Philosophy and meta-theory

  • Philosophy and meta-theory

    On Putin’s war, rationality, and the power of worldviews

    Vladimir Putin’s invasion of Ukraine came as a shock to most of the world. It is so blatantly unreasonable and reprehensible that some commentators have questioned Putin’s mental health and capacity for rational action. The debates about Putin’s rationality are, however, muddled by a lack of clarity about what we mean by ‘rationality’. Two types of irrationality There are two senses in which Putin clearly is irrational. First, the beliefs that motivated his invasion were not produced by a rational consideration of evidence and arguments, nor can they be rationally justified. He appears to have developed an increasingly warped and extreme view of things, including myths, propaganda, and “alternative facts”…

  • Philosophy and meta-theory

    Is there a generalizability crisis in psychological science?

    Tal Yarkoni recently published an article arguing that psychological science suffers from a generalizability crisis. Although this article has caused quite a stir in the field (and quite a bit of confusion), the issue Yarkoni discusses is by no means new. It has been known by methodologists for at least a couple of decades. It is also intimately connected to the problems that led to the demise of positivism and falsificationism in the philosophy of science. But Yarkoni has provided a new statistical formulation of this problem and brought it to the attention of mainstream researchers in psychology. I discuss the basic methodological issue, divorced from the statistical formulation, below.…

  • Philosophy and meta-theory

    What is science anyway? On trust in science, critical thinking, and the Swedish covid response

    Trust in science is a central pillar of modern democracies. Reliance on the expertise of scientific authorities is a powerful heuristic, because it impossible for one person to be an expert on everything. This heuristic works best if we trust the scientists who are the leading researchers on the topic of interest. Nevertheless, trust in science should never be unconditional. The notion of the scientist as an unassailable authority is antithetical to the very idea of science. Science is the best tool we have for understanding our world, but individual scientists are not flawless arbiters of the truth—they are often wrong and sometimes irrational (e.g., subject to groupthink, emotional conviction,…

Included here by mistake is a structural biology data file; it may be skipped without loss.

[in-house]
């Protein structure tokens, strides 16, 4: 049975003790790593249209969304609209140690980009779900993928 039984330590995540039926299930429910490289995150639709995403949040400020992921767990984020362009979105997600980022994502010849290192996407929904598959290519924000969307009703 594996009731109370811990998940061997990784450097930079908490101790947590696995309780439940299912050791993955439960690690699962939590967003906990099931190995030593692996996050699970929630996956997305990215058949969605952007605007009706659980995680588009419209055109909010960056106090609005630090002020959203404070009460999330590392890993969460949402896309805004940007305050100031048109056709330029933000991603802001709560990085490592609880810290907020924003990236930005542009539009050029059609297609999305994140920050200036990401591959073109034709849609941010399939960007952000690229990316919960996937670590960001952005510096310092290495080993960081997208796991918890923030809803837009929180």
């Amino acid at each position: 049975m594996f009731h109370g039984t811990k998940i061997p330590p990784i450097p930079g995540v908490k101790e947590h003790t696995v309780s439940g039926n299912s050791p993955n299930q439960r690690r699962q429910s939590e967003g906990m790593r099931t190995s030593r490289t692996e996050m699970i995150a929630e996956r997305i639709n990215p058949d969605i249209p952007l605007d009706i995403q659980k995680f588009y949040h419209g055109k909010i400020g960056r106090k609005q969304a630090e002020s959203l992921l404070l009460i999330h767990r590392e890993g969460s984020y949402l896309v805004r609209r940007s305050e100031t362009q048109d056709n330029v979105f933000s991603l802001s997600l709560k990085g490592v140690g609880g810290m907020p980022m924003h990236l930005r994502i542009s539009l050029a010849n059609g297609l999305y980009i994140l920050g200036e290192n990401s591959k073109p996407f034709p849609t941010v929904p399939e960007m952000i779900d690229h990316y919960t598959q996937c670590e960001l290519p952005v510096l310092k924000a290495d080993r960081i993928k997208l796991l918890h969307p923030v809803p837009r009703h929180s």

• Philosophy and meta-theory

    Meta-theoretical myths in psychological science

    There is a lot of talk of “meta science” in psychology these days. Meta science is essentially the scientific study of science itself—or, in other words, what has more traditionally been called “science studies”. The realization that psychological science (at least as indexed by articles published in high-prestige journals) is littered with questionable research practices, false positive results, and poorly justified conclusions has undoubtedly sparked an upsurge in this area. The meta-scientific revolution in psychology is extremely sorely needed. It is, however, really a meta-methodological revolution so far. It has done little to rectify the lack of rigorous meta-theoretical work in psychology, which dates back all the way to the…

  • Philosophy and meta-theory

    Psychology is still WEIRD

    Psychological science is fraught with problems. One of these problems that has recently attracted widespread attention is the proliferation of false positives, which is rooted in a combination of QRPs (questionable research practices), including “p-hacking” (choosing analytical options on the basis of whether they render significant results) and “HARKing” (hypothesizing after the results are known), and very low statistical power (i.e., too few participants). Overall, psychology has responded vigorously to this problem, although much remains to be done. Numerous reforms have been put in place to encourage open science practices and quality in research. Another problem that has become widely recognized recently is that psychological research often makes inferences about…

  • Philosophy and meta-theory

    The “happiness pie”, genetic and environmental determinism, and free will

    Nick Brown and Julia Rohrer recently posted a new preprint titled Re-slicing the ”Happiness Pie: A Re-examination of the Determinants of Well-being that comments on an influential paper by Lyubomirsky, Sheldon, and Schkade (2005) on the determinants of well-being. Nick Brown is the amateur who debunked the mathematics of happiness (together with the legendary Alain Sokal of the “Sokal hoax”). He has made a name for himself exposing shoddy work in positive psychology. This is another addition to this genre. What is particularly mind-blowing with this one is not just the sheer lack of intellectual sophistication of the criticized paper, but the fact that it has produced a whopping 3000…